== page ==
Portal hypertension is rare in children in the United States, but is one of the common causes of major upper GI hemorrhage. Extrahepatic portal thrombosis, parenchymal liver disease associated with fibrocystic disease, and biliary cirrhosis in youngsters with congenital biliary atresia surviving as a result of portal enterostomy are examples of conditions that can result in portal hypertension and esophagogastric varices. In two-thirds of cases, no specific cause is found.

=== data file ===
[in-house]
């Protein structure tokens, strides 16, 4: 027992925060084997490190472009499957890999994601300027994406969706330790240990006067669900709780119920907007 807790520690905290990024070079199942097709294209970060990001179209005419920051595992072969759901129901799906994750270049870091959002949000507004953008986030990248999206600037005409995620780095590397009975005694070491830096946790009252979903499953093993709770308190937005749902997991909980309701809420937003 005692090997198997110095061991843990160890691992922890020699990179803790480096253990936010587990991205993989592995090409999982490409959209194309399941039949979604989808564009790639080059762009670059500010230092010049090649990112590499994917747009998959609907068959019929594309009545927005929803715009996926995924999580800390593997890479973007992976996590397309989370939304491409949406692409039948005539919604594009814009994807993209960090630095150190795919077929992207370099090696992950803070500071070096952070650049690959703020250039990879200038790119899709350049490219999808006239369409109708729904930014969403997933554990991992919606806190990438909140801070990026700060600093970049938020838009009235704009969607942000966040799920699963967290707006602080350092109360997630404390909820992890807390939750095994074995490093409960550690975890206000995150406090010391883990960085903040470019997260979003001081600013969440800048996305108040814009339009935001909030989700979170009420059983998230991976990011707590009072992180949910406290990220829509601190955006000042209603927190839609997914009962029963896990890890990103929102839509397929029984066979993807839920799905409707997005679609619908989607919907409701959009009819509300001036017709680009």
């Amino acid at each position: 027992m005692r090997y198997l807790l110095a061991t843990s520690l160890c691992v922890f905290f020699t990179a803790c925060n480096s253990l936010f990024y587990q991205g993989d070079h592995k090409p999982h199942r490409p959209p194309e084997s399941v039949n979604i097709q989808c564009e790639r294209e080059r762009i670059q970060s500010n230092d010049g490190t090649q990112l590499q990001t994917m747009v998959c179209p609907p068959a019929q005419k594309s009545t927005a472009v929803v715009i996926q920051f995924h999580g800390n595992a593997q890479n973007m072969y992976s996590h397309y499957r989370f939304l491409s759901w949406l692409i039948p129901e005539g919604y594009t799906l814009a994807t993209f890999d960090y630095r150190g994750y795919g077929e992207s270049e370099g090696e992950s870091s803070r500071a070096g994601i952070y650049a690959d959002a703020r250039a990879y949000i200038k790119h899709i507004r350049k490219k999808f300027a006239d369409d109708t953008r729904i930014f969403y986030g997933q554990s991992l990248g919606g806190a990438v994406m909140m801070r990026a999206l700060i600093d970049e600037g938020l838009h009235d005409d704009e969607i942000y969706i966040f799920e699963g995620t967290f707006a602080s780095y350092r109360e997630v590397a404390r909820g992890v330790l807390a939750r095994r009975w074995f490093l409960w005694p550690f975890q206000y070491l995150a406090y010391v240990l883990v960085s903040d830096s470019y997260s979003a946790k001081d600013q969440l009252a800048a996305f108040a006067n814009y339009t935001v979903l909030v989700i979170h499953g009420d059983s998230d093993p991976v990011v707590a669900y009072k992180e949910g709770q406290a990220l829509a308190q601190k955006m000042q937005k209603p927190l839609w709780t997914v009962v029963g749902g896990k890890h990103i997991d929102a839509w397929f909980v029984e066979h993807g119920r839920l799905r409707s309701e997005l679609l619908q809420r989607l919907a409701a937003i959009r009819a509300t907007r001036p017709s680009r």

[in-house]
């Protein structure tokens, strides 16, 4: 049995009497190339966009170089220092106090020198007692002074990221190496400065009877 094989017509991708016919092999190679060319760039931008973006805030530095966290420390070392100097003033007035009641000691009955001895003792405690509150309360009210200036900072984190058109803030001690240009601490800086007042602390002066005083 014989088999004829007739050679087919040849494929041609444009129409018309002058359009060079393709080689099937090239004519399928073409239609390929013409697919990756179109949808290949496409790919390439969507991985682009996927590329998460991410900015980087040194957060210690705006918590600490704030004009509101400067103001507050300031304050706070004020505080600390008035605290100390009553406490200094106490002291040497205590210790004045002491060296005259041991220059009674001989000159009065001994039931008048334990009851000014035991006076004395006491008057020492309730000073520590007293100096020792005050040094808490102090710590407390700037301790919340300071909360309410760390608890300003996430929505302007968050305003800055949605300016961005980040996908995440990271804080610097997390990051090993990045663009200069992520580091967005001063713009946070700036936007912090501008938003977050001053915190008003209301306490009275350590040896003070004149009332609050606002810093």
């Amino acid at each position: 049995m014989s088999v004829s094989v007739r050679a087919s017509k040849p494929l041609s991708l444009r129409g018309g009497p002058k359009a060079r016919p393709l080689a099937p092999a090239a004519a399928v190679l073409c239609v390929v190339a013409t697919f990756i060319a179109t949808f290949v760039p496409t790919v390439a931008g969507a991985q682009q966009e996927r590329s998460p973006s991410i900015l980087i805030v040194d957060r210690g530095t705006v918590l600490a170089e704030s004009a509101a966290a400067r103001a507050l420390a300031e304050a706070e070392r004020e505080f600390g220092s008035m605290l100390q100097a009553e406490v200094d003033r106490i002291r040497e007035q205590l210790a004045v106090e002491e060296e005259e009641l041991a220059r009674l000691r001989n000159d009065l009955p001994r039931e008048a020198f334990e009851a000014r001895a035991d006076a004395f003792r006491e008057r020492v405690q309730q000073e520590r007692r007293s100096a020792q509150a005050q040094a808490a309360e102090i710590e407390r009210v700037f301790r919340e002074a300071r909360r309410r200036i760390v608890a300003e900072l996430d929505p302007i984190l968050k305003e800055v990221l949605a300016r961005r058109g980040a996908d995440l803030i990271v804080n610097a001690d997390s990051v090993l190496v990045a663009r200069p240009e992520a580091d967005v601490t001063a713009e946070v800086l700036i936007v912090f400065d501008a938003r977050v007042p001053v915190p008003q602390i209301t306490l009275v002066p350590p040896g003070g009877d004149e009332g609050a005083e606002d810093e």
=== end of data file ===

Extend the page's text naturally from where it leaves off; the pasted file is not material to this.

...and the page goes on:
Massive hematemesis is the usual initial manifestation, along with hematochezia in children, whereas ascites is more common as the presenting sign in infants. Usually, the bleeding is self-limited. A nasogastric tube can be placed to empty the stomach and to monitor for continued bleeding and blood transfusions given as indicated. Correct any coagulation abnormalities. Emergency consultation with a surgeon, pediatric surgeon, or a pediatric gastroenterologist is necessary.
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